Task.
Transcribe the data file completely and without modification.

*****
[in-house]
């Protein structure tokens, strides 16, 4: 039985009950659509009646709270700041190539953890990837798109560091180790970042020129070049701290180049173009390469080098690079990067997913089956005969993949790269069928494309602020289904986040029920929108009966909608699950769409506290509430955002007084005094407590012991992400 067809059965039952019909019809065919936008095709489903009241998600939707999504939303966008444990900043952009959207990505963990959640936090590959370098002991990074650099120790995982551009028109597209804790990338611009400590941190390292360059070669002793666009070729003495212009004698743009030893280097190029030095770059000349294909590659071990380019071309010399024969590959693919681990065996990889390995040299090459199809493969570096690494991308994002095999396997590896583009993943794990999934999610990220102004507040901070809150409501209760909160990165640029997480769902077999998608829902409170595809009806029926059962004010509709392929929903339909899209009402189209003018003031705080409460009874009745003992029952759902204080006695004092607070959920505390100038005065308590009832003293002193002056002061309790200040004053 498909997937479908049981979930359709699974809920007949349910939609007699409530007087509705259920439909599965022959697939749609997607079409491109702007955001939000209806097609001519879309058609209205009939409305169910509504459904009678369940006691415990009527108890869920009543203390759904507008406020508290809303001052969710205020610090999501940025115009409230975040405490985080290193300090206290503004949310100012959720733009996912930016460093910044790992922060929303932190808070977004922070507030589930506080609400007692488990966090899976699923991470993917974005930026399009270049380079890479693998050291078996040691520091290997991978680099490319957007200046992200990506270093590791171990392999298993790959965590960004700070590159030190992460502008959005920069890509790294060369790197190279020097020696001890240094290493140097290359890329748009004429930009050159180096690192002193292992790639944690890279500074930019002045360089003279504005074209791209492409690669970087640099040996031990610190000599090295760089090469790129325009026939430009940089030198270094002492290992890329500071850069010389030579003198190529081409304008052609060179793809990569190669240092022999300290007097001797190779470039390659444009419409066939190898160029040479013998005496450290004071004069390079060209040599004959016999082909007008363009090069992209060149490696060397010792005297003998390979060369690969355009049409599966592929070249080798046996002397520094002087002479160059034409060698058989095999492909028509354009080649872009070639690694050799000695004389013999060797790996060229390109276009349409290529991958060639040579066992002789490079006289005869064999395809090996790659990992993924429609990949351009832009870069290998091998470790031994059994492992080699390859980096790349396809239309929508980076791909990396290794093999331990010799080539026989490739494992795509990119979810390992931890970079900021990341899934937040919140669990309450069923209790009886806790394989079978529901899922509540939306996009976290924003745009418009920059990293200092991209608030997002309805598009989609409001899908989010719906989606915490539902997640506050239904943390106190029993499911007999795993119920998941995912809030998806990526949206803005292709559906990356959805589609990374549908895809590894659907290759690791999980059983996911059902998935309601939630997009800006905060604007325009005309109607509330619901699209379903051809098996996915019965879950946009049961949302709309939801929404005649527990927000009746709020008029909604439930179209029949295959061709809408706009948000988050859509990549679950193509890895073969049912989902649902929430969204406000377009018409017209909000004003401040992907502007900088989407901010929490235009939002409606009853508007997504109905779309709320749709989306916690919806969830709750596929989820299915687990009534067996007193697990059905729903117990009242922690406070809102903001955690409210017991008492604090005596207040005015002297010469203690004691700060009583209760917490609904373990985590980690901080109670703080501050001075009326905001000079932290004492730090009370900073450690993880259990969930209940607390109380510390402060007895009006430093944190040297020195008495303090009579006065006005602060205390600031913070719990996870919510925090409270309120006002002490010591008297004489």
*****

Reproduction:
[in-house]
């Protein structure tokens, strides 16, 4: 039985009950659509009646709270700041190539953890990837798109560091180790970042020129070049701290180049173009390469080098690079990067997913089956005969993949790269069928494309602020289904986040029920929108009966909608699950769409506290509430955002007084005094407590012991992400 067809059965039952019909019809065919936008095709489903009241998600939707999504939303966008444990900043952009959207990505963990959640936090590959370098002991990074650099120790995982551009028109597209804790990338611009400590941190390292360059070669002793666009070729003495212009004698743009030893280097190029030095770059000349294909590659071990380019071309010399024969590959693919681990065996990889390995040299090459199809493969570096690494991308994002095999396997590896583009993943794990999934999610990220102004507040901070809150409501209760909160990165640029997480769902077999998608829902409170595809009806029926059962004010509709392929929903339909899209009402189209003018003031705080409460009874009745003992029952759902204080006695004092607070959920505390100038005065308590009832003293002193002056002061309790200040004053 498909997937479908049981979930359709699974809920007949349910939609007699409530007087509705259920439909599965022959697939749609997607079409491109702007955001939000209806097609001519879309058609209205009939409305169910509504459904009678369940006691415990009527108890869920009543203390759904507008406020508290809303001052969710205020610090999501940025115009409230975040405490985080290193300090206290503004949310100012959720733009996912930016460093910044790992922060929303932190808070977004922070507030589930506080609400007692488990966090899976699923991470993917974005930026399009270049380079890479693998050291078996040691520091290997991978680099490319957007200046992200990506270093590791171990392999298993790959965590960004700070590159030190992460502008959005920069890509790294060369790197190279020097020696001890240094290493140097290359890329748009004429930009050159180096690192002193292992790639944690890279500074930019002045360089003279504005074209791209492409690669970087640099040996031990610190000599090295760089090469790129325009026939430009940089030198270094002492290992890329500071850069010389030579003198190529081409304008052609060179793809990569190669240092022999300290007097001797190779470039390659444009419409066939190898160029040479013998005496450290004071004069390079060209040599004959016999082909007008363009090069992209060149490696060397010792005297003998390979060369690969355009049409599966592929070249080798046996002397520094002087002479160059034409060698058989095999492909028509354009080649872009070639690694050799000695004389013999060797790996060229390109276009349409290529991958060639040579066992002789490079006289005869064999395809090996790659990992993924429609990949351009832009870069290998091998470790031994059994492992080699390859980096790349396809239309929508980076791909990396290794093999331990010799080539026989490739494992795509990119979810390992931890970079900021990341899934937040919140669990309450069923209790009886806790394989079978529901899922509540939306996009976290924003745009418009920059990293200092991209608030997002309805598009989609409001899908989010719906989606915490539902997640506050239904943390106190029993499911007999795993119920998941995912809030998806990526949206803005292709559906990356959805589609990374549908895809590894659907290759690791999980059983996911059902998935309601939630997009800006905060604007325009005309109607509330619901699209379903051809098996996915019965879950946009049961949302709309939801929404005649527990927000009746709020008029909604439930179209029949295959061709809408706009948000988050859509990549679950193509890895073969049912989902649902929430969204406000377009018409017209909000004003401040992907502007900088989407901010929490235009939002409606009853508007997504109905779309709320749709989306916690919806969830709750596929989820299915687990009534067996007193697990059905729903117990009242922690406070809102903001955690409210017991008492604090005596207040005015002297010469203690004691700060009583209760917490609904373990985590980690901080109670703080501050001075009326905001000079932290004492730090009370900073450690993880259990969930209940607390109380510390402060007895009006430093944190040297020195008495303090009579006065006005602060205390600031913070719990996870919510925090409270309120006002002490010591008297004489």